Opportunities wasted in loss to Yanks
Holland allows six runs in six-plus innings vs. Bombers
NEW YORK -- The numbers added up.Rangers rookie left-hander Derek Holland entered the game having allowed 1.47 home runs per nine innings, fourth highest (min. 100 innings) in the American League. The Yankees offense came into the game leading the Majors in home runs. Plus there have been more home runs hit at Yankee Stadium this year than any ballpark in the Majors. All that held up on a Wednesday night in the Bronx when Holland gave up home runs to Jorge Posada and Jerry Hairston Jr. that carried the Yankees to a 9-2 victory. The Rangers are now 0-1 in club history when Paul McCartney and Jack Nicholson are both sitting right behind home plate. Posada, after leadoff singles by Hideki Matsui and Alex Rodriguez, hit a three-run home run in the second inning that gave the Yankees a 3-0 lead. Hairston, a former Ranger, made it 4-0 with his career-high 10th home run on a full-count fastball in the fourth. "A couple of pitches got away from me," Holland said. "Bad location. If my placement is better, who knows what the results would be. The results weren't what I wanted, but I was battling out there." Holland has given up 19 home runs in 109 innings. That's the second most on the team behind Kevin Millwood, who has given up 20 in 161 innings. "He's doing that in the process of learning," Rangers manager Ron Washington said. "The one Posada got, he left a changeup up. He battled Hairston... well Hairston battled him. But he got in a count where he tried to make him put the ball in play and Hairston got a hold of a fastball. That will be better as he matures and gains experience." Holland, going against veteran left-hander Andy Pettitte, kept it close for six innings. Then the Yankees broke it open with five runs in the seventh off Holland and reliever Jason Jennings, and the Rangers, who have lost five of their last eight, are now five games behind the Angels in the American League West and 2 1/2 games behind the Red Sox in the Wild Card race. "They just exploded on us," Washington said. Holland was out-pitched by Pettitte, who has not been giving up many home runs. David Murphy, with the Rangers trailing 4-1, hit one off him with nobody on base in the seventh, snapping Pettitte's 49 2/3 consecutive innings without allowing a home run. Murphy drove in the Rangers' other run with a fifth-inning double. Murphy, hitting .193 against left-handers coming into the game, was only in the lineup because Marlon Byrd was back at the team hotel while dealing with kidney stones. "I felt good," Murphy said. "I'm constantly working every day trying to make adjustments. Tonight I opened up my stance a little bit and improved my timing and helped me stay back a little bit. It's incredible that you can do something so little and have it help so much." Murphy had the Rangers' only two extra-base hits of the night. That was two less than the number of double plays they hit into in the game. The big one was in the first against Pettitte. The Rangers had the bases loaded with one out, but Ivan Rodriguez hit an 0-1 fastball right at third baseman Alex Rodriguez to end the inning. "That's why Pettitte is who he is," Washington said. That was the first of four double plays the Rangers hit into on the evening after coming into the game having hit into the fewest in the Major Leagues. Of course, part of that is that they lead the Majors in strikeouts, but the double-play grounders on Wednesday kept the Rangers from mounting any comeback. "That was exactly what this game was about ... the double-play balls," said second baseman Ian Kinsler, who hit into one of them. "That was basically the rhythm of the game right there." Pudge Rodriguez, with the Rangers trailing 9-2, did exactly the same thing in the eighth inning, coming up with the bases loaded and one out, and hitting another ground ball at the Yankees third baseman that brought the rally to a close. Rodriguez has now hit into 189 double plays in his career with the Rangers, the most by any player in franchise history. "That's part of baseball," Rodriguez said. "I had opportunities but I couldn't get the job done. I put the ball in play and made contact but it was right at him. I couldn't get one down the corner or into the hole, I kept hitting it right at him."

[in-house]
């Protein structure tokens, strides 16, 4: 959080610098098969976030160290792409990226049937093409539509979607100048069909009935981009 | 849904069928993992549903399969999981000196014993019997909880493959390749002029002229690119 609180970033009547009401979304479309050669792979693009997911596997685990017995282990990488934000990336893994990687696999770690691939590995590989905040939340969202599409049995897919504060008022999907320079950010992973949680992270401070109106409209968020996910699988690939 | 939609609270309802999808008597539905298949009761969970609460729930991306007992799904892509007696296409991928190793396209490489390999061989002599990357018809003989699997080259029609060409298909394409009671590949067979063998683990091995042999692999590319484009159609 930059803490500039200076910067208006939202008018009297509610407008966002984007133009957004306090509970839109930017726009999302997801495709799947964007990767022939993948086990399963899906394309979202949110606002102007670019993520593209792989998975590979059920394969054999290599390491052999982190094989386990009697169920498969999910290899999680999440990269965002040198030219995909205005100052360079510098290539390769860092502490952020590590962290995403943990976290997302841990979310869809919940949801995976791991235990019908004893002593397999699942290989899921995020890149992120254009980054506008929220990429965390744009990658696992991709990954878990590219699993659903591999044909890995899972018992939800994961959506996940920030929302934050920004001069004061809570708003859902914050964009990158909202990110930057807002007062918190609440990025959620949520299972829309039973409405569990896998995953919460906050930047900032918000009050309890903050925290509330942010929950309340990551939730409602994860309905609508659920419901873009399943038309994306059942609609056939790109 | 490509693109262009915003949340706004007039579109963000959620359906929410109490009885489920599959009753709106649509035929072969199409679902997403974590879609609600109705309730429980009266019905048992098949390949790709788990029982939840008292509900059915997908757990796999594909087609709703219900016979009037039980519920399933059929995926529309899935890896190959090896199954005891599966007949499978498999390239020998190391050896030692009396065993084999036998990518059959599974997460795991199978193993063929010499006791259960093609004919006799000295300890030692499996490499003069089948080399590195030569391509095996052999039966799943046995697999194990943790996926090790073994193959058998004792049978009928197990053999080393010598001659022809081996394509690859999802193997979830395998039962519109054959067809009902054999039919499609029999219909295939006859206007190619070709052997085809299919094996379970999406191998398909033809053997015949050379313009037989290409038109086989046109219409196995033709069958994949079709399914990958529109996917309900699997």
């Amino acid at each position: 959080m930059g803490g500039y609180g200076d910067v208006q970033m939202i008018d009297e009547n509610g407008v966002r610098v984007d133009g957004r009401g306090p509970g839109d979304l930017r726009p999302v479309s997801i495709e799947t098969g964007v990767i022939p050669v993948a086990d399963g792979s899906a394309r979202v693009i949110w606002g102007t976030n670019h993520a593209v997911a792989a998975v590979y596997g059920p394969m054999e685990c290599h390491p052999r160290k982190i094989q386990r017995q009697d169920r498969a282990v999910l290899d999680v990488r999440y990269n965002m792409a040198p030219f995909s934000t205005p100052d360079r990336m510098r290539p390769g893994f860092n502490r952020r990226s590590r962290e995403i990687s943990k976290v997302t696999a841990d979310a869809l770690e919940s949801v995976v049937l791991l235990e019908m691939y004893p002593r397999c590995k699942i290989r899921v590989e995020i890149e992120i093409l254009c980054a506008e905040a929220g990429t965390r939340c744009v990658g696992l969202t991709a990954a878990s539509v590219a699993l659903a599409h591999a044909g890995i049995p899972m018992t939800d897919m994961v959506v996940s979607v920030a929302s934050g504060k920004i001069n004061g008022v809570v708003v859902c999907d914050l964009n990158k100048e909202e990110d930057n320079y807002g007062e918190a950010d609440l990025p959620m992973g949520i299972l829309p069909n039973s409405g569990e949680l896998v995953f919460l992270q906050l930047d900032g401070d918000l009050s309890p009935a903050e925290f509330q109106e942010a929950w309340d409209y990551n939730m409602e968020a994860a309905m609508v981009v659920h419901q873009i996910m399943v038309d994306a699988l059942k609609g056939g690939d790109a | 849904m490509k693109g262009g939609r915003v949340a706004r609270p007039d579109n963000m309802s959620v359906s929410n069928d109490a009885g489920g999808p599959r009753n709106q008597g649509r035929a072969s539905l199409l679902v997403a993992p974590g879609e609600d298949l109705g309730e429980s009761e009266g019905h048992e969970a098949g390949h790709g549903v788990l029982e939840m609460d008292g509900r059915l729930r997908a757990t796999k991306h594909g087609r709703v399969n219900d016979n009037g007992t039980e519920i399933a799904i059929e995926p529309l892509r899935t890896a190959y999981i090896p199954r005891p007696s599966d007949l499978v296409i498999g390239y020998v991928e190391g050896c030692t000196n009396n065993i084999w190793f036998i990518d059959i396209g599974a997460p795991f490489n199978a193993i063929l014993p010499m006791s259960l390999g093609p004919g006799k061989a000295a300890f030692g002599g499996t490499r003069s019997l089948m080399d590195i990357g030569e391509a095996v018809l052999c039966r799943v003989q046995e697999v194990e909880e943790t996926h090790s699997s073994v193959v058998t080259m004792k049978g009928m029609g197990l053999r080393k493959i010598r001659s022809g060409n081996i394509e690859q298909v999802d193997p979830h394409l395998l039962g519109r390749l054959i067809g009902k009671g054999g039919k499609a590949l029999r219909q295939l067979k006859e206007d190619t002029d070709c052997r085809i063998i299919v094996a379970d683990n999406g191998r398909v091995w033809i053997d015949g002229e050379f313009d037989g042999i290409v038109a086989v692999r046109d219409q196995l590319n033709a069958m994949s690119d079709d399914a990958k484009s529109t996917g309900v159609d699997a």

T.R. Sullivan is a reporter for MLB.com. This story was not subject to the approval of Major League Baseball or its clubs.